PLAN History

Planned Lifetime Advocacy Network was incorporated on May 26, 1989.


In the late 1980s, a small group of people began meeting together in Vancouver, British Columbia, to think about futures that were not their own. Each of them had a son or daughter with a developmental disability, and together, they considered these sons and daughters.  They considered their joys and their fears. They considered their dreams and their safety. They considered their places in the world.

All of the parents bore well-earned scars from the political battles and guerilla actions they had fought to enable their children to receive the support they needed: schooling; housing, medical and psychological care; money. They knew the system well, could negotiate its highways and its alleys and its cul-de-sacs. But they were tired. And they were afraid, because they realized that advances in health care meant they would have to face a problem few people in history had ever faced. Their disabled children were likely to outlive them. Despite their hard-won expertise, their intricate knowledge of the agencies and organizations meant to serve the disabled community, they knew that, sooner or later, their children would be without their advocacy, cast adrift in an institutional world that could not protect them from the devastating personal and systemic loneliness that the parents feared the most.

In many ways the small group of parents had itself been born of loneliness. The group was the work of a peculiar synchronicity. Each member had suffered recent and profound loss: death, illness, divorce — disorienting chords that had left them bruised and battered individually, but also open to thinking about the world and working with each other in a new way.

And a new way of thinking and working was exactly what they sought. They sensed that the current model of providing for the disabled, the familiar twentieth-century concoction of institutional service and legal contest, provided few answers to their sons’ and daughters’ most meaningful questions and yearnings. And they knew that the nonprofits that worked within the disabled community were deeply embedded in this model, both mentally (“How else could we do this work?”) and financially, since they received most of their money from government agencies. In fact, group members had been intimately involved in many of these nonprofits, founding them, working for them, sitting on their boards. They knew a lot about governance and policy and legal and financial issues. They had a particular expertise in estate planning; several people in the group were involved in workshops that helped parents develop wills and trusts appropriate for supporting disabled offspring. But they all felt that the structures they had participated in and helped create were missing something vital.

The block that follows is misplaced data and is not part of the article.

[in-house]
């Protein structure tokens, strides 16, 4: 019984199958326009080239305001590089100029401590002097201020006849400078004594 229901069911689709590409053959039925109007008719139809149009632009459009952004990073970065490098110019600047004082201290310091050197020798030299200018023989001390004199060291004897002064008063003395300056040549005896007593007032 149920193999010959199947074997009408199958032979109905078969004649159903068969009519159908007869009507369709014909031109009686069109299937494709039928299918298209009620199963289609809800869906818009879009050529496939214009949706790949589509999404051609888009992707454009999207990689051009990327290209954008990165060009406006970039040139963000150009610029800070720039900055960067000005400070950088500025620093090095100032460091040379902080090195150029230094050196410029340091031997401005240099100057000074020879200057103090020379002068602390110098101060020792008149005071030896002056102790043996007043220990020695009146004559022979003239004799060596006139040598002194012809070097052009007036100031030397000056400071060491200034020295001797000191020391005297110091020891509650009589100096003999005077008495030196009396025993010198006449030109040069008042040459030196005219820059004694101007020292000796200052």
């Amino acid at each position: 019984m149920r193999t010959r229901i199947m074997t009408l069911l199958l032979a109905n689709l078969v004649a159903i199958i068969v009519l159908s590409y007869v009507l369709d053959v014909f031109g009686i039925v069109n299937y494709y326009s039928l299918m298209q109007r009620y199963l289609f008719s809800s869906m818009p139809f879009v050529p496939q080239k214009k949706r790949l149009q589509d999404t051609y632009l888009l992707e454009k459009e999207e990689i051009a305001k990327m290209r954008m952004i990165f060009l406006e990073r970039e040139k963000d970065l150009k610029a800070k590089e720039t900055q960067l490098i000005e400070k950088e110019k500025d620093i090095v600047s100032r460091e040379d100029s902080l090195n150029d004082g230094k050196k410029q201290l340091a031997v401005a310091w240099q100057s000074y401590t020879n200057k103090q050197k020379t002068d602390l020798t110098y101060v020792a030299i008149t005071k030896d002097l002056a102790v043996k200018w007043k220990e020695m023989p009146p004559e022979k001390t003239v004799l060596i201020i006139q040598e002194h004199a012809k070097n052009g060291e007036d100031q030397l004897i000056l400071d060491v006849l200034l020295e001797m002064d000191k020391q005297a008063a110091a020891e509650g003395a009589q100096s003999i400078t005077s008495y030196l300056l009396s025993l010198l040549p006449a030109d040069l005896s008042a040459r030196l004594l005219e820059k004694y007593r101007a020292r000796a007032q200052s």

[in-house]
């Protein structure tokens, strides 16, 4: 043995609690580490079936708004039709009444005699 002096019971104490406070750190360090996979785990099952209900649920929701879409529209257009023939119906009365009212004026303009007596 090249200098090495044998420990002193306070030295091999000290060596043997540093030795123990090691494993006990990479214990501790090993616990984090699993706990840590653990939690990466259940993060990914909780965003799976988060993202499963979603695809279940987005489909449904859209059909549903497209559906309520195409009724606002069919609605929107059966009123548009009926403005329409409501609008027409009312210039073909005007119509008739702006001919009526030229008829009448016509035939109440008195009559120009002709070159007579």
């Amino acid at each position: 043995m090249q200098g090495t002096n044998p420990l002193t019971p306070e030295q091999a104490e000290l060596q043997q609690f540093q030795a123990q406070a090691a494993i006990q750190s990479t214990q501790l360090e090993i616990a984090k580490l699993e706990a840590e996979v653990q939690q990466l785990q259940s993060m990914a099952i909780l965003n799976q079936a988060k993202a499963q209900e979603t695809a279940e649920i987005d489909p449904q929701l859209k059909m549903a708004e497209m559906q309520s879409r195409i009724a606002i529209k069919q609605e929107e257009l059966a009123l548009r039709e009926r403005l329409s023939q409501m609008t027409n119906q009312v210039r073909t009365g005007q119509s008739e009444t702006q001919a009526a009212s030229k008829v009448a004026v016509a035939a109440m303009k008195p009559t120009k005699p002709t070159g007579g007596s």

Jack Collins was there. He says, “We all spent years building these nonprofit organizations that were supposed to be providing services to our children, but they did not really look at the needs of the person . . . [Our local association] didn’t offer anything but programs which suited the needs of the association.” He talks about his daughter Pam: “Whenever we asked for something, they put her in a training program.” He pauses and stares at his hands. “They trained her to bake muffins once.”

Jack says that what the members of this small group shared, in addition to a particular family experience with disability, was “complete dissatisfaction with this system.” They wanted to create something entirely different, an organization, a movement, a way of understanding the world that would secure the futures of their children and others like them by acknowledging and responding to their deepest human needs, not simply their superficial predicaments.

The group, however, had little notion of what that something might be. So they talked with each other and they visited different programs. They opened, without mercy, their own assumptions and wounds. Funded by research and planning grants, they spent three years in deep inquiry, immersed in profoundly honest, occasionally contentious, dialogue with each other and with the world around them. Slowly, a fresh way of understanding the disabled community and the organizations meant to serve that community began to emerge. A fledgling model of a different kind of organization with a different way of seeing the world took shape. Like all fledglings, the model was damp and awkward and fuzzy in places. But in 1989, with a tiny office, and still only the vaguest idea of what it would all mean eventually, the Planned Lifetime Advocacy Network, PLAN, was born.


Written by Warren Nilsson for PLAN